Cancel Culture Affects Star Athletes and Hollywood Celebs Differently | Opinion

Last month, the Tampa Bay Buccaneers won the Super Bowl with Tom Brady leading the way. Football fans all seem to have an opinion about Brady, but Antonio Brown, as an accused rapist, should be considered the more controversial player on the Buccaneers. The wide receiver won Super Bowl LV, which earned him a $750,000 bonus.

Britney Taylor, a gymnast who worked as Brown's trainer, filed a civil lawsuit in September 2019, claiming Brown sexually assaulted her twice and raped her once.

The NFL suspended Brown for eight games for violating its personal conduct policy and despite Bucs coach Bruce Arians deeming Brown the wrong fit for the team in March 2020, with some support from Brady, he landed a one-year contract with the team worth up to $2.5 million.

At the time of his signing, Brown had not yet stood trial for his sexual assault claims (the trail was pushed to December 2021), though he denied the charges. A verdict wasn't drawn by the time Brown started in Week 9 of the 2020 season, so how was he no longer in violation of the NFL's personal conduct policy if the charges still stood?

The NFL's tendency to issue only a light slap on the wrist to perpetrators didn't start with Brown.

A hotel employee accused Pittsburgh Steelers quarterback Ben Roethlisberger of rape in 2009, and a college student accused him of the same act the following year. The NFL took no action and 11 years later, he remains the league's fourth-highest paid QB.

If Brown or Roethlisberger worked as a talk show host or an actor (see: Bill Cosby, Matt Lauer, Kevin Spacey), they would've been fired from their current project and dropped from any upcoming work.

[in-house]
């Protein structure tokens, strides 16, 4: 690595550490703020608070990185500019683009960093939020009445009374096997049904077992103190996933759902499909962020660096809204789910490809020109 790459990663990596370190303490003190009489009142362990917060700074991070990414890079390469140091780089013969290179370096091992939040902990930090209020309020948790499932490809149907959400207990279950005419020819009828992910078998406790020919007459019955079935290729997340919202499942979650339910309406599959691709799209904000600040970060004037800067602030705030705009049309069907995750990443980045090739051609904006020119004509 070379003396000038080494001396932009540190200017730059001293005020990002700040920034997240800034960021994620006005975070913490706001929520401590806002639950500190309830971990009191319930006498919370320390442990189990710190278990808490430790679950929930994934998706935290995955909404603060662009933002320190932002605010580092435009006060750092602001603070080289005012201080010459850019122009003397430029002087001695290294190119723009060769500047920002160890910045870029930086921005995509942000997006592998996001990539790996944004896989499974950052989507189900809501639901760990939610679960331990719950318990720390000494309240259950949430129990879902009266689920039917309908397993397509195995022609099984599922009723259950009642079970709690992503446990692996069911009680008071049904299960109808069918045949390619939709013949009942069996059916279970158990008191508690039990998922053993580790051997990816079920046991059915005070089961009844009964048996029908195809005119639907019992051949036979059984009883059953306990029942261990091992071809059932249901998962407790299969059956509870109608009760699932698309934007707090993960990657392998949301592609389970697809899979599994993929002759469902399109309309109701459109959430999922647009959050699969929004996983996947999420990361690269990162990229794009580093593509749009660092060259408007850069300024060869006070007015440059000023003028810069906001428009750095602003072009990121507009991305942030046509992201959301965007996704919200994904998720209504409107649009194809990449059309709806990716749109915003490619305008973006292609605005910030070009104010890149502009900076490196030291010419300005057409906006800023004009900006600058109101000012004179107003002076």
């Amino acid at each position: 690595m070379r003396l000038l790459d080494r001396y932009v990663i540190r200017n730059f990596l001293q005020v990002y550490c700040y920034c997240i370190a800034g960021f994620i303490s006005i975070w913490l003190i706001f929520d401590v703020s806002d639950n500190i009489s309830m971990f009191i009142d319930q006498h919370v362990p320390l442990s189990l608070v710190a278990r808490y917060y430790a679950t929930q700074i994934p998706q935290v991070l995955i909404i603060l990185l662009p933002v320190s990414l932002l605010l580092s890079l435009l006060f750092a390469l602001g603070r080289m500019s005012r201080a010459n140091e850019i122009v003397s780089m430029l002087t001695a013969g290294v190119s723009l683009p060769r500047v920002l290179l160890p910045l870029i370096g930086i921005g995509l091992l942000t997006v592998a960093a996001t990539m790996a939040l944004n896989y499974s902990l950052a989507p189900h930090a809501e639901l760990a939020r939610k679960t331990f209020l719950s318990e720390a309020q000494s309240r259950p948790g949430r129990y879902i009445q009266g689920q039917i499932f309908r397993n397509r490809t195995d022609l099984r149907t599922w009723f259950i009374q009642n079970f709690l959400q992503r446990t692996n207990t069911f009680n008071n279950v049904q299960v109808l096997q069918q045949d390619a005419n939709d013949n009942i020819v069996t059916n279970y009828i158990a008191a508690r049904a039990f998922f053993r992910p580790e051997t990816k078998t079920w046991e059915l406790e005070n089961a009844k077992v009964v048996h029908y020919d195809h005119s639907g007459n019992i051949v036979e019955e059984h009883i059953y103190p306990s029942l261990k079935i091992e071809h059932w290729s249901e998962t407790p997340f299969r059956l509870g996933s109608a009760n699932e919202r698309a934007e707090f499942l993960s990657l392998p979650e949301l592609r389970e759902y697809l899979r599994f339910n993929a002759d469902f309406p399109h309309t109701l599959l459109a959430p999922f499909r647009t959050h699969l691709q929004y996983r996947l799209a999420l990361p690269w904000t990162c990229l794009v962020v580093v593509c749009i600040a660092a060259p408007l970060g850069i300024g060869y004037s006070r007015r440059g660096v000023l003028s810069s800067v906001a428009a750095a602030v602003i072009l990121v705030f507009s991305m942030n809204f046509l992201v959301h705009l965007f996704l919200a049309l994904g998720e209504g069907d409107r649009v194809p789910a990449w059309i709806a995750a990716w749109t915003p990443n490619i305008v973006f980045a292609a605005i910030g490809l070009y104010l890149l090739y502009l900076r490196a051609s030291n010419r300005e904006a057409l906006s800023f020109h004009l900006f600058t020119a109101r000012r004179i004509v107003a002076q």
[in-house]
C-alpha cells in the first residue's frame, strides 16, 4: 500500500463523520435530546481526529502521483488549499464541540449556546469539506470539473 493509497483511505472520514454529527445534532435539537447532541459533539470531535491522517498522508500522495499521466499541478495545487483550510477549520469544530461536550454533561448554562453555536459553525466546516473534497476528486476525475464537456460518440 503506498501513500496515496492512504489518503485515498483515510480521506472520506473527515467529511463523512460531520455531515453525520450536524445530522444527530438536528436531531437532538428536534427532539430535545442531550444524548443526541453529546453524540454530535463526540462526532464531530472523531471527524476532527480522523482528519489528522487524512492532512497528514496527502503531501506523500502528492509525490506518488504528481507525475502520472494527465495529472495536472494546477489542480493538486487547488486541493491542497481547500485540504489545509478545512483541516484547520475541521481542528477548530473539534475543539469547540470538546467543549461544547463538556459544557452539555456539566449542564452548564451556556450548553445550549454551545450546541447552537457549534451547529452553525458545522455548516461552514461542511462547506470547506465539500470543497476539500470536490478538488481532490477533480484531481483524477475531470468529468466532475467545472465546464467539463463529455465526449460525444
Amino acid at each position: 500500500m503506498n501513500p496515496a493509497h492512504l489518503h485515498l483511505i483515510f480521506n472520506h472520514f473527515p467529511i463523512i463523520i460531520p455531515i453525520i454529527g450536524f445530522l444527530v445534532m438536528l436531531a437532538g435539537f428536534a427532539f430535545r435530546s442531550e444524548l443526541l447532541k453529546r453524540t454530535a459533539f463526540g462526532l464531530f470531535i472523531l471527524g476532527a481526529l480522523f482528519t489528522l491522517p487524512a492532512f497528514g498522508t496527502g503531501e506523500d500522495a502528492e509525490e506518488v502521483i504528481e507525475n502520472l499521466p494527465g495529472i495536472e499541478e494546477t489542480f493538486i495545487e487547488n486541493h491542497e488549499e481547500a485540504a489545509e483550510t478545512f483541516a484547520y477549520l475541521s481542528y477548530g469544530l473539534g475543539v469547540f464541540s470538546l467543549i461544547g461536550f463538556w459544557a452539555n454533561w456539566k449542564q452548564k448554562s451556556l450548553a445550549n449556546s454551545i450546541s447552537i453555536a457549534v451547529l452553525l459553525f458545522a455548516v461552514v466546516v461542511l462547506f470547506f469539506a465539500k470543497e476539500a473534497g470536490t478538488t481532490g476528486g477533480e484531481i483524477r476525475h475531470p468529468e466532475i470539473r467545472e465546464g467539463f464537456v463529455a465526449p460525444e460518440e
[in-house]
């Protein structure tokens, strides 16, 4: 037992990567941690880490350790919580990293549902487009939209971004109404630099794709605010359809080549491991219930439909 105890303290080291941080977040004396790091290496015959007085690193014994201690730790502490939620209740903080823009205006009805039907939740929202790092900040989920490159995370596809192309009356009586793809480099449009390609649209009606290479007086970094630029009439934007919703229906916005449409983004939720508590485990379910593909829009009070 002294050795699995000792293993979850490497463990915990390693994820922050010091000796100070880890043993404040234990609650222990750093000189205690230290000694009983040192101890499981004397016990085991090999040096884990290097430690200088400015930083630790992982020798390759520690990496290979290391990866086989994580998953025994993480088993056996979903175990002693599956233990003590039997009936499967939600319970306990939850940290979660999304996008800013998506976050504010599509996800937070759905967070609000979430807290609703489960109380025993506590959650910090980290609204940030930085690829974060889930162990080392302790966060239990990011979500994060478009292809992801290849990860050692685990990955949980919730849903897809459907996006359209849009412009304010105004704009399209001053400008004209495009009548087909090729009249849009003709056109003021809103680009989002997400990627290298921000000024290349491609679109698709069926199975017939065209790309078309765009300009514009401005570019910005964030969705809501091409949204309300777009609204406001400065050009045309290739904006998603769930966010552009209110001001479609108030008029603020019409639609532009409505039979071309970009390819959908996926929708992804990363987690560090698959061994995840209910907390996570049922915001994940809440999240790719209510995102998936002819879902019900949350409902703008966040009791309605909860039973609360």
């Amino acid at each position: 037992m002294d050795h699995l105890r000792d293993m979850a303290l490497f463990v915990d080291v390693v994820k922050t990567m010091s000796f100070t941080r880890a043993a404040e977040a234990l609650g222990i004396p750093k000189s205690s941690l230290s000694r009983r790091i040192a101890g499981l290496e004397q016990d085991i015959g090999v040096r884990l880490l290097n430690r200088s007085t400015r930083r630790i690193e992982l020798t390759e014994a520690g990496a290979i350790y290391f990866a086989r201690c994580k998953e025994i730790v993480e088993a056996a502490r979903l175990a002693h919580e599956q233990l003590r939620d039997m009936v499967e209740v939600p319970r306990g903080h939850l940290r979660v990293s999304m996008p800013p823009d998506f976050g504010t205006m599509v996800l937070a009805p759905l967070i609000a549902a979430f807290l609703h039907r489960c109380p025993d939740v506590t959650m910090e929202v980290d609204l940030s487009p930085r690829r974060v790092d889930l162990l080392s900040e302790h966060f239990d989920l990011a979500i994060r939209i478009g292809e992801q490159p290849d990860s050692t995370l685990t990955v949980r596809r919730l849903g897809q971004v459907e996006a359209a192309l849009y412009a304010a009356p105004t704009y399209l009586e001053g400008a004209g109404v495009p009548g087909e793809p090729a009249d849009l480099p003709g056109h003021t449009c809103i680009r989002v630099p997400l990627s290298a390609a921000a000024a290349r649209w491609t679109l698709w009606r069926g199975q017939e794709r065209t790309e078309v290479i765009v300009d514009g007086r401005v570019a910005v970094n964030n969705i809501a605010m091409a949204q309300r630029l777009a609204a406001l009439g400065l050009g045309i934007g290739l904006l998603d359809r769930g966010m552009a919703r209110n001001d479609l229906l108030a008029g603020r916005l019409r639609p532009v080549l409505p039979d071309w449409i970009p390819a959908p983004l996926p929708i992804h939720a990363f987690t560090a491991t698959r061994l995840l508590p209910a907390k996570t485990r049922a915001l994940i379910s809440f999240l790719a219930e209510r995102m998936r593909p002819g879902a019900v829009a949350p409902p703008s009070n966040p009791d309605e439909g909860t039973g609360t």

A musician accused of the same (look at R. Kelly, Marilyn Manson and Russell Simmons) would be disowned by their label and struggle to find chart-topping success going forward, with their songs banished to the "do not play" list. But in professional sports, accused and even convicted assailants and rapists continue to achieve glory.

Infielder Jose Reyes' wife went to the emergency room after she told police he grabbed her by the throat and shoved her into a sliding glass door in October 2015. Police arrested Reyes for assault (he was released on bail) and Major League Baseball suspended him without pay for 51 games for violating its domestic violence policy.

Charges against Reyes were dropped in April 2016, and when Reyes returned to the New York Mets—who gave him a one-year, $2 million contract. Three months later, he received a standing ovation from fans at Citi Field. A standing ovation for a man who allegedly assaulted his wife.

Pitcher Aroldis Chapman, too, violated MLB's domestic violence policy when he allegedly pushed and choked his wife before firing his gun eight times in 2015. After a 30 game suspension, Chapman and his three-digit fastball started earning $17.2 million a year with the New York Yankees.

Team owner Hal Steinbrenner said everyone would "forget" about the situation. But survivors don't forget. Nearly three in every 10 women who experienced assault or stalking by a partner reported at least one outcome, such as depression, because of that relationship.

Practice footballs
Practice footballs sit on the sidelines. David Madison/Getty Images

When NHL player Mike Ribeiro was accused of sexually assaulting his former nanny, resulting in a 2015 civil suit, his dismissal of the claims was enough for the Nashville Predators to re-sign him to a two-year, $7 million contract, without any time on the bench. The NHL lacks a defined domestic violence policy.